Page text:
There has been no careful examination of wind turbine annual maintenance costs over the whole range of wind turbine sizes but the usual guideline is 1% to 3% of the turbine cost. The lower figure of 1% is probably more appropriate for small 'domestic turbines and one might expect maintenance costs to be higher towards the end of the turbine life.

Reference price received and/or saved for electricity generated.
(with comments on incentive schemes and feed-in tariffs to encourage investment in wind power.)

Feed-in tariffs In the menu of financial options of the WindPower program, it is necessary to input a reference price per kilowatt-hour that the turbine operator receives and/or saves for electricity generated by the turbine. The notes below indicate how this can be done.

There are a bewildering array from country to country of incentive schemes by which wind turbine operators receive payments for the kilowatt-hours of electrical energy generated by a wind turbine. The payment scheme might include different levels of payment for electricity used locally as compared to that exported to the grid. It can also include different tariffs depending on the time of day when the electricity is generated. The most common schemes are usually referred to as feed-in tariffs. An example of the UK's feed-in tariff scheme is shown in the figure on the right. This is a scheme which pays the turbine operator a fixed price for every kilowatt-hour of energy generated. This is usually a sum guaranteed typically for twenty years. For the purposes of the example, this 'generation' tariff is set for illustrative purposes at 20 pence (or whatever currency unit is appropriate). If the turbine produces 10,000 kilowatt-hours per year then the operator will receive 2,000 per year. In addition, the operator receives a further 'feed-in' tariff of, say, 3p for every unit exported to the grid system. In this case, 6,000 kilowatt-hours are exported giving an additional payment of 180. Finally, the operator uses 4,000 units locally in his home or business and so saves the cost of the electricity normally supplied by the local utility company. If we say that the charge for these units is 12 pence per kilowatt-hour then there will be a savings of 480. Overall, the turbine would generate an effective income of 2000 + 480 + 180 = 2660.

For larger turbines, the incentive schemes are slightly different. A large turbine operator who sells his energy output to a distribution company will receive the market rate for the energy - typically around 8 pence per kilowatt-hour in the UK. In addition, he will receive a Renewables Obligation Certificate for every megawatt-hour of electricity produced. This certificate can be traded and, at the moment, they sell for the equivalent of about 4 pence per kilowatt-hour. Different countries (and states within those countries) operate a range of schemes but they are all broadly similar to the above arrangements.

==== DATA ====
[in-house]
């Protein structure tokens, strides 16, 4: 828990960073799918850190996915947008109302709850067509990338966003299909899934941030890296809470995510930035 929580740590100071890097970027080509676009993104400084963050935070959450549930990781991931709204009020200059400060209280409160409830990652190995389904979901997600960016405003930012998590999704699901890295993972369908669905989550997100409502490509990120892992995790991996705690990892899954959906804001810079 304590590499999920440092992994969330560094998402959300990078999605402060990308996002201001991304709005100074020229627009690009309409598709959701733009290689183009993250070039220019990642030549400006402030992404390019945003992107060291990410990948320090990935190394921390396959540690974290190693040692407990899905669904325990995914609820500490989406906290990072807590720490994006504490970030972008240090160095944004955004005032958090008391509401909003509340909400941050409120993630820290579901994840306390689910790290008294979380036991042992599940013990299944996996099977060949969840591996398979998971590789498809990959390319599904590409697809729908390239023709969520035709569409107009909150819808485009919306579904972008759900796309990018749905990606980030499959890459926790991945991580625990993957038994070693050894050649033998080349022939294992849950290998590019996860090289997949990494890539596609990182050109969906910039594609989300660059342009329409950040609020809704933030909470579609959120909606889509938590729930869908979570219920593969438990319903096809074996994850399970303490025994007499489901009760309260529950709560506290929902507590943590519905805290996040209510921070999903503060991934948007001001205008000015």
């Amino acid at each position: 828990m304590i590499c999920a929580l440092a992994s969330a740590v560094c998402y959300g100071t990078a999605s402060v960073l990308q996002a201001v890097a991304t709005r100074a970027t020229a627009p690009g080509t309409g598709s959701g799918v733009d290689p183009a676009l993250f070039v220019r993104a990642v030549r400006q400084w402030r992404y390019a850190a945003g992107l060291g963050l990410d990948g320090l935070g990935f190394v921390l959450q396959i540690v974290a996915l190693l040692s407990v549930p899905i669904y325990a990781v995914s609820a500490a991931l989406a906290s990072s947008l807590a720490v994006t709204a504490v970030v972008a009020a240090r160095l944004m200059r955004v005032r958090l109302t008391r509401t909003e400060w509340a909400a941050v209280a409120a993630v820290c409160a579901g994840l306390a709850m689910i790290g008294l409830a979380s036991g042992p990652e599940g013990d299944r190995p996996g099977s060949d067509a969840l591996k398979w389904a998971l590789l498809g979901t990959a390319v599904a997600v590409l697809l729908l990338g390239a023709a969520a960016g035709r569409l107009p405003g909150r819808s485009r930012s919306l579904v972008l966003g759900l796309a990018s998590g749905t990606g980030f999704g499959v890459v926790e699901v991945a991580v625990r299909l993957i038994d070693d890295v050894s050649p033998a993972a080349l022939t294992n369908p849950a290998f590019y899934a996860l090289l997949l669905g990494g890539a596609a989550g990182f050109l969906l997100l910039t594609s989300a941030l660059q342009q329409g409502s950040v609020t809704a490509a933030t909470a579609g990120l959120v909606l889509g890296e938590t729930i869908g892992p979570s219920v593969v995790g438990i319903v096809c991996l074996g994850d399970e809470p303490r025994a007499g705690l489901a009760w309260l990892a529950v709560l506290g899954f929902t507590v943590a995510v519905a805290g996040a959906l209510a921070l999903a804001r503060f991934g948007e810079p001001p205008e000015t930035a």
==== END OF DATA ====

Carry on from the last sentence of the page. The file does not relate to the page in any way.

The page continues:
Whatever scheme is in operation, it is necessary in the WindPower program to have an average figure for the reference electricity price. In the scheme above, the price received per kilowatt-hour for exported electricity is 20p per kilowatt-hour but it is effectively 32p if the electricity is used locally (i.e. 20p generation tariff plus 12p for savings on electricity that would otherwise be supplied by the utility company). On the other hand, if the electricity was all delivered to the grid, the operator would receive only an extra 3p per kilowatt-hour and so the reference electricity price would be 23p per kilowastt-hour. Thus, in order to use the WindPower financial options, one could take the lower figure to give the most pessimistic estimate of payback period and return on investment or, say, an intermediate value like 27.5p per kilowatt-hour to give a more optimistic estimate.

As has already been mentioned, the range of incentive schemes is very large. Most European countries operate feed-in tariff schemes similar to the one described above. In the USA, the situation is more complex because apparently feed-in tariffs may not be legal and other types of incentive schemes vary from state-to-state. A good introduction to incentive schemes can be found on the website below.